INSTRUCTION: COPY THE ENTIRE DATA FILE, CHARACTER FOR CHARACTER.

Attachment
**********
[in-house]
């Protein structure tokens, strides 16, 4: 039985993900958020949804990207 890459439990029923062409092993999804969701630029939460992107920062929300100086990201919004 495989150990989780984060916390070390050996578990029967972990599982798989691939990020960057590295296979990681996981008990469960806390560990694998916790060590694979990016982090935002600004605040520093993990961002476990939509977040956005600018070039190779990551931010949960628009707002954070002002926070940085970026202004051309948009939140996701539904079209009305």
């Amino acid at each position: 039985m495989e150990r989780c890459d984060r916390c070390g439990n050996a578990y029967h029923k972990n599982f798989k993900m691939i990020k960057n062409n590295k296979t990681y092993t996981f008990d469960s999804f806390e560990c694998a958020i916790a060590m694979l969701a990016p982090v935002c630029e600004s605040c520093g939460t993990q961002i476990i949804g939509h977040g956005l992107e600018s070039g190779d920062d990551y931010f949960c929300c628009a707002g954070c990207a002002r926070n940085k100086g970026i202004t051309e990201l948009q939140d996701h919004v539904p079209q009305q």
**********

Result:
[in-house]
């Protein structure tokens, strides 16, 4: 039985993900958020949804990207 890459439990029923062409092993999804969701630029939460992107920062929300100086990201919004 495989150990989780984060916390070390050996578990029967972990599982798989691939990020960057590295296979990681996981008990469960806390560990694998916790060590694979990016982090935002600004605040520093993990961002476990939509977040956005600018070039190779990551931010949960628009707002954070002002926070940085970026202004051309948009939140996701539904079209009305």
């Amino acid at each position: 039985m495989e150990r989780c890459d984060r916390c070390g439990n050996a578990y029967h029923k972990n599982f798989k993900m691939i990020k960057n062409n590295k296979t990681y092993t996981f008990d469960s999804f806390e560990c694998a958020i916790a060590m694979l969701a990016p982090v935002c630029e600004s605040c520093g939460t993990q961002i476990i949804g939509h977040g956005l992107e600018s070039g190779d920062d990551y931010f949960c929300c628009a707002g954070c990207a002002r926070n940085k100086g970026i202004t051309e990201l948009q939140d996701h919004v539904p079209q009305q």